Reclaimed wood countertops are not for everyone. Just like any other type of countertop material, they come with a list of pros and cons that should be considered.
Caring for reclaimed wood countertops is not difficult. First, you must minimize exposure to moisture and oils. If a spill occurs, clean it up immediately using an absorbent cloth. If oil splatters on your countertop or you accidentally spill oil on your countertop, cover the area with cornstarch and allow it to absorb the oil and prevent staining from occurring.
If your countertops are not sealed, you will need to oil them regularly. Oiling your countertops helps to prevent wear and tear. To oil your countertop, pour a liberal amount of oil on the countertop and allow it to soak in for thirty minutes. Then take a soft cloth and buff the countertop to increase durability and stain resistance.
If you need to scrub your countertops, always scrub with the grain using a nylon scrubber. A nylon scrubber will prevent scratches from occurring. If you rub across the grain, it can raise the grain.
If a stain occurs, you can try to remove it using lemon juice and salt. Cover the stain with salt and scrub using half of a lemon. The citric acid in the lemon will help to remove the stain, while the salt provides extra grit to scrub away a stain.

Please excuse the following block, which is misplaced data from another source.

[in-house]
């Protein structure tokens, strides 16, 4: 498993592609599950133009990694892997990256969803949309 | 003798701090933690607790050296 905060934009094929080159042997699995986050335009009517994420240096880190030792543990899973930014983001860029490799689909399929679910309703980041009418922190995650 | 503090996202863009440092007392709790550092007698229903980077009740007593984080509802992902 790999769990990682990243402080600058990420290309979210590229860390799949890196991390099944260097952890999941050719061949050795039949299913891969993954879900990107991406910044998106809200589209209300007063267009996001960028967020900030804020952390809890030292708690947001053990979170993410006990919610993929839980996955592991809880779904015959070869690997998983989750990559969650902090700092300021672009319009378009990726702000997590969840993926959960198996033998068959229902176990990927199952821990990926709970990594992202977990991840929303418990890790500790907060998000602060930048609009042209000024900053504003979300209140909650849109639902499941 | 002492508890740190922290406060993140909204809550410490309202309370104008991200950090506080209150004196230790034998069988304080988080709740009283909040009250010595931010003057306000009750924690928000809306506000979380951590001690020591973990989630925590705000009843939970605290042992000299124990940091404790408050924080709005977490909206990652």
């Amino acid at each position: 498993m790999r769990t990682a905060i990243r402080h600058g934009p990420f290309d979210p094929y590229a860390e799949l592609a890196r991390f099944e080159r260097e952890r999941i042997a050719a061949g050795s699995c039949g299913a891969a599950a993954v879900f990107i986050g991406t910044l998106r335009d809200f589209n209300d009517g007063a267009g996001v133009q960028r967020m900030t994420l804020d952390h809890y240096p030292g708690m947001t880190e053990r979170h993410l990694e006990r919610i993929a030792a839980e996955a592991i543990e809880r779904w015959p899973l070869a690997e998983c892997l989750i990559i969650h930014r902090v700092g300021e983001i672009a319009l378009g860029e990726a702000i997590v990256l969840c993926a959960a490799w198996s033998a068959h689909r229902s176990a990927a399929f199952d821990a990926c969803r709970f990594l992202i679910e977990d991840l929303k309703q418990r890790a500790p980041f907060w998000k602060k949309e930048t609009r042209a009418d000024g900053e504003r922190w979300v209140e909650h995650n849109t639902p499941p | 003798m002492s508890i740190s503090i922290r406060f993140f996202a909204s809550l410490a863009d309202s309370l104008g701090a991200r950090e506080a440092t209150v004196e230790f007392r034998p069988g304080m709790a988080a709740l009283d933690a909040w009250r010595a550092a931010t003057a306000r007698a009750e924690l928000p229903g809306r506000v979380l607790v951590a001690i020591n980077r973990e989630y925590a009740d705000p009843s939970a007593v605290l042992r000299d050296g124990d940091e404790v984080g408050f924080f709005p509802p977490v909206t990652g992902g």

If you have a stain that cannot be removed using the method mentioned above or you have scratches or dents in your reclaimed wood countertop, you can gently sand the reclaimed wood countertop using a 120 grit sandpaper, followed by 180 grit sandpaper. When you are sanding your countertops, always sand with the grain of the wood. After you have sanded the countertop, reapply oil to the countertop.
Reclaimed wood needs to be sealed. Sealing prevents stains from occurring. Stains occur when liquids seep into the pores of the wood. Using a sealer helps to seal up the pores of the wood and slow down how quickly liquids are absorbed into the countertop.
In addition to reducing the risk of staining, sealing reclaimed wood countertops minimizes the risk of mold and bacteria from forming on the countertop. Finally, sealing your countertops prevents the wood from cracking or warping.
Sealing reclaimed wood countertops is not difficult. With just a few simple steps, you can adequately protect your countertops. The first step is to lightly sand your countertops to remove any stains or scratches. Once you have sanded your countertops, wipe them down using a tack cloth to remove all of the sawdust.
If you are oiling you are sealing your countertops with oil, apply a liberal amount of oil to the countertop and allow it to soak into the wood for 30 minutes. Then, wipe excess oil up using an absorbent cloth. A penetrating oil not only protects against staining, but it also enhances the beauty of the reclaimed wood.
Typically, two coats of oil will provide the protection that your reclaimed wood countertops need. You should apply sealer at least two to three times per year or whenever you notice that the countertop is not repelling liquids.